We had gone to the woods in search of a place for our cooped-up teenagers to let off steam and try out a little bushcraft. Rod Anderson Boyle of Green School runs regular family bushcraft sessions at the Forestry Commission’s Wendover Woods. So on one delightfully wet day we set off, bikes on board, to explore the woods and try our hand at breadmaking, knife safety and firemaking.
The torrential rain finally slowed to a gentle drizzle as we drove up the long and winding road beneath elegant dripping beech trees, until we reached the car park deep in the heart of Wendover Woods. Dan (15), Clifford (14), Connie (13) and Frankie (12) had been less than enthusiastic about going out on such a wet day, but when we got there they soon jumped on their bikes and raced off to explore the cycle tracks winding through the trees.
Wendover Woods comprises 325 hectares of mixed coniferous and broadleaved woodland on the northern edge of the Chilterns escarpment, offering spectacular views over the surrounding countryside. It is large enough to feel as though you are in the middle of nowhere, yet it offers something for everyone.
If you’re feeling intrepid, there is a high-wire adventure in the form of Go Ape, an off-road cycle trail and an extensive network of routes for both horse riding and orienteering. There is also an exciting woodland play area, a café, and barbecue stands so you can cook your lunch. This magical place is also perfect for family adventures, such as making shelters and playing tracking games, but if you time your visit right you can try some natural history and Rod’s bushcraft activities.
Sparking into life
Our first task was to attempt to start a fire without using matches. At the best of times, making fire is a real challenge, but in the wet, without matches or
any newspaper, it seemed like an impossible task. Rod pointed out that our ancestors managed to do it, but could we?
He demonstrated two or three different methods, stressing that firemaking requires both perseverance and concentration. Of course, these traits are rarely seen in teenagers, but to our surprise they soon forgot about the rain and became completely absorbed.
Our first task was to try to make feather sticks – fine curls of wood that will light easily. As well as being a great way to start a fire, the activity also improves your knife skills. Rod showed Connie how to hold the wood on her raised knee, and then carefully carve away from her body and down the stick in slow, steady movements, producing the perfect feather sticks. Before long there was a big pile of the thin curls of wood, ready to be lit. Now all we needed to do was make some fire.
Using a bushman’s spark generator, made of a piece of flint and a rod of steel, we repeatedly struck the flint and steel together to generate a shower of sparks over the feathered wood. Eventually, an ember set the feathers alight. Some of the teenagers were struggling to get the hang of it, but soon Connie was shrieking with delight, holding up her burning feather stick for all to see.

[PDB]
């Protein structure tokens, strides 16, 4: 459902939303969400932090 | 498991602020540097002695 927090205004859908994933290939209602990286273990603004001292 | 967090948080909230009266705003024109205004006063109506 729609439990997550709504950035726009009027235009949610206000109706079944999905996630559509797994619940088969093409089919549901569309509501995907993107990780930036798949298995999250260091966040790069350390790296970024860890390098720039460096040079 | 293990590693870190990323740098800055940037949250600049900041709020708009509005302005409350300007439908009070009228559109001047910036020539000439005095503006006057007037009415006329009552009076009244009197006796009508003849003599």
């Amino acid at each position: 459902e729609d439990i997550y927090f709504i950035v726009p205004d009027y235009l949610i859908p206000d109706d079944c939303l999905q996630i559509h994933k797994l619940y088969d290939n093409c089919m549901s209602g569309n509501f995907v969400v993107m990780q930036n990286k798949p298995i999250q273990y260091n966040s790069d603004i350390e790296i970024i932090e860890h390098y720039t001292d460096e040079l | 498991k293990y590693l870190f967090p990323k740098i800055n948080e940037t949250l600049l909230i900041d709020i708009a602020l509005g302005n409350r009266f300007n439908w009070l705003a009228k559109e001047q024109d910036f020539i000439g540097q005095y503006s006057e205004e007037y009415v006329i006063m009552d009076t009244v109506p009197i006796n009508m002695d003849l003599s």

“You just need to do it loads of times to make more sparks than the rain,” she said excitedly. Meanwhile, Dan made an ember in a tinder nest of birch bark and straw; lifting the nest up in the air he blew steadily until it burst into flames. He then placed it in a prepared fireplace. Everyone had learnt that making fire is challenging, but it brings a powerful sense of satisfaction, even on a wet day.
However, children should only make fire when under close adult supervision and in areas where firemaking is permitted. Fires are not generally allowed at Wendover Woods unless under Rod’s supervision on an organised course.
Making outdoor bread
Once our fires were crackling away, we had a go at making bread, which is suitable for younger children and saves you from having to tidy up a messy kitchen, too. We joined a group of hungry children mixing bread dough before winding it round peeled hazel skewers, ready to bake over the glowing embers of the fire.
The addition of herbs, spices and even chocolate chips made the hot bread even more delicious, but it was the sense of achievement that brought a smile to the faces of all involved. Bushcraft has a happy knack of doing that.
HOW TO GET THERE
From the A41, take the Wendover exit and then the B4009 towards Aston Clinton. Take the first left towards Wendover. After ½ mile, take a left to Wendover Woods
and St Leonards. The main entrance to the woods is on the right, where there is a pay and display car park. Buses will take you as far as Halton and the Chiltern Line runs a regular train service to Wendover from Marylebone.
FIND OUT MORE
Halton, Wendover HP22 5NQ.
Rod Anderson Boyle’s Green School aims to give you the confidence to go into the great outdoors and feel comfortable with nature.
Cafe in the Woods
Wendover Woods Car Park
Built in 2006 in the middle of the woods, the café is open 364 days a year, 9am-5pm (later in the summer months) and offers freshly prepared food, most of which is locally sourced.
The Ramblers’ Retreat
Hostel-style accommodation at Wendover House School during school holidays and at weekends. Booking essential.